“It has been collectively demonstrated by researchers around the world that just about every aspect of our brainpower, intelligence and control – in normal, and psychiatrically and neurologically impaired individuals – can be improved by intense, efficient, organised and appropriately direct mind training … thank you Jesus.”
Sounds impressive doesn’t it.
Unfortunately for Dr Caroline Leaf, communication pathologist and self-titled cognitive neuroscientist, grandstanding does not equate to authority. It’s all very well and good to publish broad, sweeping generalisations, but it’s like firing a shotgun at a cork from thirty paces. Sure, you might hit your target, but the scatter pattern of the ammunition misses more times than it hits.
If Dr Leaf wants her statement to be taken seriously, then she needs to do a couple of small things.
(1) Reference her statement. This should be fairly easy if “researchers around the world” really have demonstrated the power of mind training. To sum it up more effectively, perhaps Dr Leaf could cite a meta-analysis that proves the value of mind training.
(2) Stop confusing the mind with the brain. This is the biggest problem with her statement. The mind does not control the brain. If Dr Leaf produced any references in support of her statement, they would be along the lines of training or retraining the brain, not the mind.
It may seem trivial, because most people think the mind and the brain are the same, but they’re two distinct things. Old psychological therapies were based upon the notion that fixing your thoughts was the key to improving your mental health, but this notion is now outdated, considered part of “Western folk psychology” . By using the concept of “mind” and “brain” interchangeably, Dr Leaf confuses the issue for the average person trying to come to grips with modern science.
I’d be grateful if Dr Leaf could publish some evidence to support her claim, because I’m unfamiliar with research showing that things like intelligence can be improved with brain training. Sure, there’s good evidence for the improvement in the damaged brain with specific physical exercises – it’s one of the primary tools in Rehabilitation Medicine. There is also good evidence for psychological therapies such as ACT, or Acceptance and Commitment Therapy, in improving mood amongst other things [2, 3]. Though I’ve read a recent meta-analysis of multiple studies that suggests “brain training” for working memory offers minimal benefit which is not maintained and not transferable across categories , which means there’s no proof that “brain training” improves intelligence.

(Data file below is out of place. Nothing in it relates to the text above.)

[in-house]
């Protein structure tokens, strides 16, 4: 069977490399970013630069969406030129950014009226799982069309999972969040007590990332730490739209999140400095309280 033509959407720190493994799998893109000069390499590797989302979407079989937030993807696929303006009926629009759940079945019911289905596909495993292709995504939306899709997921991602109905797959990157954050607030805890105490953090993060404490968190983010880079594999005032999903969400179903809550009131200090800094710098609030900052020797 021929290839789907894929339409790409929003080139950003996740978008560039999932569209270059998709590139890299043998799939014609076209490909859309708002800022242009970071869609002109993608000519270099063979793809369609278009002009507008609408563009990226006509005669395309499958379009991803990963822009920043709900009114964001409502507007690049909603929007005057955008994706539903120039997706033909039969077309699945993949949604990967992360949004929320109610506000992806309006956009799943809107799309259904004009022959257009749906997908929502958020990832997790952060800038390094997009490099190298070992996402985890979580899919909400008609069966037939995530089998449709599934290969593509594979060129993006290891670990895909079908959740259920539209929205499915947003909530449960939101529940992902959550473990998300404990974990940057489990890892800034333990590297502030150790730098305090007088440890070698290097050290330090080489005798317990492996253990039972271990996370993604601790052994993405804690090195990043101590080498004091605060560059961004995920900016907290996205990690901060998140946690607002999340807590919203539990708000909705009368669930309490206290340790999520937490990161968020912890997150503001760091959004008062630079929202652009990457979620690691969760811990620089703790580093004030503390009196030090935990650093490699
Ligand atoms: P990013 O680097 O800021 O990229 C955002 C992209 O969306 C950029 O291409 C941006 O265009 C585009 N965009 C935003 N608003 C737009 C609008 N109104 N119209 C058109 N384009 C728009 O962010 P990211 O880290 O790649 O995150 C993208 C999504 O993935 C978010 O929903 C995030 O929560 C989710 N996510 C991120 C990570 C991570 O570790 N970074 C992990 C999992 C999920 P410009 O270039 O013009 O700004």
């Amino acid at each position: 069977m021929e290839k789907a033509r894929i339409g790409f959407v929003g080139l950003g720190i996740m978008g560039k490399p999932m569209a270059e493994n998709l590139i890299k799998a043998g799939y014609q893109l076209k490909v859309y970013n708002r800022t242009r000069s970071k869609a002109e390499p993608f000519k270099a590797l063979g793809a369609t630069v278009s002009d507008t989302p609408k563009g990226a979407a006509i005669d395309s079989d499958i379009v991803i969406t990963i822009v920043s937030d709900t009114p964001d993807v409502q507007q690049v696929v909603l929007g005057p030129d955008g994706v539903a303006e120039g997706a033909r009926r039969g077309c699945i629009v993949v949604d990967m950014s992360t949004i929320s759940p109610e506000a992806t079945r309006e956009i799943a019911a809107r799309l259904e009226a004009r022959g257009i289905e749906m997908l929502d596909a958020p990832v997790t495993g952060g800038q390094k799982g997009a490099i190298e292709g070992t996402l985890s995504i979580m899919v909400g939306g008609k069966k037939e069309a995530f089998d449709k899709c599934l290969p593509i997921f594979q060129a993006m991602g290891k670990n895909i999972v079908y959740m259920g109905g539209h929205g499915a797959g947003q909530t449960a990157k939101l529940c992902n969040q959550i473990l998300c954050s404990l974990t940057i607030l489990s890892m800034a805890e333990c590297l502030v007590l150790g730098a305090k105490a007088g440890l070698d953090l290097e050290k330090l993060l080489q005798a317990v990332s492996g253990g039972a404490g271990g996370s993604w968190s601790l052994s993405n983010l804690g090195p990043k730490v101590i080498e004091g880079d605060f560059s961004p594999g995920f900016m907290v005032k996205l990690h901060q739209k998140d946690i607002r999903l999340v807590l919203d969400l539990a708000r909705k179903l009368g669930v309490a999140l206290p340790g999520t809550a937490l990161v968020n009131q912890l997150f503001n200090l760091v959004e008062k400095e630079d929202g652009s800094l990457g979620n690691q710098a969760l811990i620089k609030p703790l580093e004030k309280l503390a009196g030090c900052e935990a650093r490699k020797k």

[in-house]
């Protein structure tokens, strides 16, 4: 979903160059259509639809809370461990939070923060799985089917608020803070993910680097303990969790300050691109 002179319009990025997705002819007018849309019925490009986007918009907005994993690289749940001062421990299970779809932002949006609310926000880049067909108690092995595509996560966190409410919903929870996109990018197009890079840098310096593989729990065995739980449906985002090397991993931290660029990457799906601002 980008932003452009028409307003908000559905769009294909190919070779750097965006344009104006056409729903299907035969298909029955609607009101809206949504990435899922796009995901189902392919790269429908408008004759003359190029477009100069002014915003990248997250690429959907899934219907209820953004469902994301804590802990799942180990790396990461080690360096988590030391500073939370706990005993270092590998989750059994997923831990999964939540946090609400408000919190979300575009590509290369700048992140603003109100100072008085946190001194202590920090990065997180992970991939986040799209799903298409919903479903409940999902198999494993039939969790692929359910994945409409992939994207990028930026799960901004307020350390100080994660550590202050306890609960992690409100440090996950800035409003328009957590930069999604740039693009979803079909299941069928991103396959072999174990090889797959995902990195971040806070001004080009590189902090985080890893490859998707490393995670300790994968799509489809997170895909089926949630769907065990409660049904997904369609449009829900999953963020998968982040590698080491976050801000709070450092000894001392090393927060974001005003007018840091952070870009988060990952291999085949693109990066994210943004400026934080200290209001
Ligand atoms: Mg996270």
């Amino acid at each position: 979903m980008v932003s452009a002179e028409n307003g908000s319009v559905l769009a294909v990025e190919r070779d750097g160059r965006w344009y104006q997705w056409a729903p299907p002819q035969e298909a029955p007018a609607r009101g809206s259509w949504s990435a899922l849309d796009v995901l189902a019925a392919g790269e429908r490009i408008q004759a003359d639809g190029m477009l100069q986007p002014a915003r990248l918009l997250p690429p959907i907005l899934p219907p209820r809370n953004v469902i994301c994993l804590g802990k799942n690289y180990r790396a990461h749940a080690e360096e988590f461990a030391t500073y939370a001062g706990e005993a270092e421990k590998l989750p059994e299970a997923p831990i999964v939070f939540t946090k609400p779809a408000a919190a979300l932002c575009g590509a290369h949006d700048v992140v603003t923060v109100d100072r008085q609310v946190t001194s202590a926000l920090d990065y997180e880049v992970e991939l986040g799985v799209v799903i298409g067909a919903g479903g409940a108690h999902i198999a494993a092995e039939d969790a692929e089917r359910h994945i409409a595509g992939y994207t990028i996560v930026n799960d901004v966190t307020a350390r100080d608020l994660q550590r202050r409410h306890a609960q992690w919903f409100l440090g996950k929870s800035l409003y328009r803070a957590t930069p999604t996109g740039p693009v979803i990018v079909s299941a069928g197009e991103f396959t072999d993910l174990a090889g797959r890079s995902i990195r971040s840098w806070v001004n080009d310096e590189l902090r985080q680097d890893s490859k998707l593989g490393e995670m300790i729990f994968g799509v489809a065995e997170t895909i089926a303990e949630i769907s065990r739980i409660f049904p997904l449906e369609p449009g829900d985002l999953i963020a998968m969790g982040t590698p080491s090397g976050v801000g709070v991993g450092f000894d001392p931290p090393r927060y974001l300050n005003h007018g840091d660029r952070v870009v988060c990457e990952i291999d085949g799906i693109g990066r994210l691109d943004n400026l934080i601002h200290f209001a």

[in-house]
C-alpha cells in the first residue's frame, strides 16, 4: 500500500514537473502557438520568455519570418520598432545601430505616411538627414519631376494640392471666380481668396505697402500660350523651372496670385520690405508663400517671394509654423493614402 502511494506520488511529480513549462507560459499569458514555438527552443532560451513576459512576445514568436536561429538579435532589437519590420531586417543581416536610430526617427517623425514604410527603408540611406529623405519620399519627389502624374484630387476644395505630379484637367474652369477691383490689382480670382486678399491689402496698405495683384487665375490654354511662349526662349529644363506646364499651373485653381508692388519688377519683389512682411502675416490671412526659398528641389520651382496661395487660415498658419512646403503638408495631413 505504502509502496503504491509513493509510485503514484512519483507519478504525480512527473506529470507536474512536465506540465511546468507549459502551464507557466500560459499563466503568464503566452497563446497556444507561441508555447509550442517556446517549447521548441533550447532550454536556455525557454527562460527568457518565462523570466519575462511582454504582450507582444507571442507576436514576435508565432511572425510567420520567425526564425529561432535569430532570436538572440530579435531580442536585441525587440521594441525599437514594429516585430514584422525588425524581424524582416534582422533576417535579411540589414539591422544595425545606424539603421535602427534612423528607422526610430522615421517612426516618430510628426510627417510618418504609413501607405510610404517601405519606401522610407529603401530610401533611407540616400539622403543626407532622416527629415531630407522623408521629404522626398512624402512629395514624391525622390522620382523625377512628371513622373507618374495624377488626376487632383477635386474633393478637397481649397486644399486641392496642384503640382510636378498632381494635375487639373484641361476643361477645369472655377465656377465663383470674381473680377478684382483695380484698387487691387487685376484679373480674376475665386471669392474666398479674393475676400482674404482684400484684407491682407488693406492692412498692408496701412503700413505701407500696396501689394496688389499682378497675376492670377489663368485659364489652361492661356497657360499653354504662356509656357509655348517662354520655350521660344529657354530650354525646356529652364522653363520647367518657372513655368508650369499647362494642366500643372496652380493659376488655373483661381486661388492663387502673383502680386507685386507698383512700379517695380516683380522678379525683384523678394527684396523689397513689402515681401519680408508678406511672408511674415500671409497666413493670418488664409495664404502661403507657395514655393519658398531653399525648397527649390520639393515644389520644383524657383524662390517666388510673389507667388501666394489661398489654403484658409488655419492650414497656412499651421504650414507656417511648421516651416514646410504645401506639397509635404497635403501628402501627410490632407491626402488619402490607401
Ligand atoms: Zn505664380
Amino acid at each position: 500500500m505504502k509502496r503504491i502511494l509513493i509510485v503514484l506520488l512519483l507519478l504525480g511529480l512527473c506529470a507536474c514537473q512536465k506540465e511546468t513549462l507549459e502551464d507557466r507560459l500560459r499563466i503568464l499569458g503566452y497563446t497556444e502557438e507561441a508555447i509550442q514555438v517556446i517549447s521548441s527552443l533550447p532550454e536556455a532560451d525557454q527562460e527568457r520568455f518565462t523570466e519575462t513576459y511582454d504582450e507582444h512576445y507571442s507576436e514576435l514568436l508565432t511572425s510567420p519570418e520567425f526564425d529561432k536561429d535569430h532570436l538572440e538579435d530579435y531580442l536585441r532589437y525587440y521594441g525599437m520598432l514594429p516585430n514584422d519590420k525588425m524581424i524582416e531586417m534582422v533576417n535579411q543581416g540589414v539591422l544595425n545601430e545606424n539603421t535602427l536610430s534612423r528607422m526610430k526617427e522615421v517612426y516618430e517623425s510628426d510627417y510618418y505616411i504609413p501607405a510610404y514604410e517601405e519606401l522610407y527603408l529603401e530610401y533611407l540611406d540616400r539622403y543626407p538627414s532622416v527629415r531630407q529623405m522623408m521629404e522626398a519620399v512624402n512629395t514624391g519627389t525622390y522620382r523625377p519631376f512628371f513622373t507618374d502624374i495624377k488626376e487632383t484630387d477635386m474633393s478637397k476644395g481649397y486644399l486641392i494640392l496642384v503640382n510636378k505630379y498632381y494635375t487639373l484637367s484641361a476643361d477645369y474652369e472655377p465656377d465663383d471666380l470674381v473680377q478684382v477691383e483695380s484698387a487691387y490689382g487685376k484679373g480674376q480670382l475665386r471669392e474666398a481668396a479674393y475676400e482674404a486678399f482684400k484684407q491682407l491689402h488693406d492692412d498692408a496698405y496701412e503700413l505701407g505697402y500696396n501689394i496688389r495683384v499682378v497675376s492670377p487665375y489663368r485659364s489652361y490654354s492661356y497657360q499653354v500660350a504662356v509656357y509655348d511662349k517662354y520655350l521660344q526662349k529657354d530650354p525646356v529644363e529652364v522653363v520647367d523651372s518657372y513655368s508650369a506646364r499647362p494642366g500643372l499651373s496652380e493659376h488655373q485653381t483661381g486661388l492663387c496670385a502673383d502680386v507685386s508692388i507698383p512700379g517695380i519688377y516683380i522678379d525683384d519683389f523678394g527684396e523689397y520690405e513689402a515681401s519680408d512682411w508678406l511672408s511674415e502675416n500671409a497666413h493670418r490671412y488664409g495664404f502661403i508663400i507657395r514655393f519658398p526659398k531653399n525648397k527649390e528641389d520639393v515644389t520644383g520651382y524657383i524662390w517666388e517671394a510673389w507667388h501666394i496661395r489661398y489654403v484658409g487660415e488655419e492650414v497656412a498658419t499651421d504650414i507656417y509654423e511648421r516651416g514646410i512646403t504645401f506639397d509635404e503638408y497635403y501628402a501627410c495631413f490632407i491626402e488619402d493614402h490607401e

In future posts, I hope that Dr Leaf provides something more accurate instead of grandiose shotgun statements.
- Herbert, J.D. and Forman, E.M., The Evolution of Cognitive Behavior Therapy: The Rise of Psychological Acceptance and Mindfulness, in Acceptance and Mindfulness in Cognitive Behavior Therapy. 2011, John Wiley & Sons, Inc. p. 1-25.
- Harris, R., Embracing Your Demons: an Overview of Acceptance and Commitment Therapy. Psychotherapy In Australia, 2006. 12(6): 1-8 http://www.actmindfully.com.au/upimages/Dr_Russ_Harris_-_A_Non-technical_Overview_of_ACT.pdf
- Harris, R., The happiness trap : how to stop struggling and start living. 2008, Trumpeter, Boston:
- Melby-Lervag, M. and Hulme, C., Is working memory training effective? A meta-analytic review. Dev Psychol, 2013. 49(2): 270-91 doi: 10.1037/a0028228
Good day, I am interested to know if you have any helpful information regarding ADD specifically not relating to hyperactivity and any suggested therapies which could help outside of medication?
Hi Nereen, I’d suggest looking for information through sites like eMedicine, Better Health Channel or official colleges like the American Academy of Pediatrics. Generally speaking, medications work very well if a child has ADD/ADHD, while I don’t think there is any good evidence for dietary or other non-pharmeceutical treatments. I can’t give anything more specific in this type of forum, I’m sorry. I strongly recommend a review by a licensed medical practitioner for specific advice.
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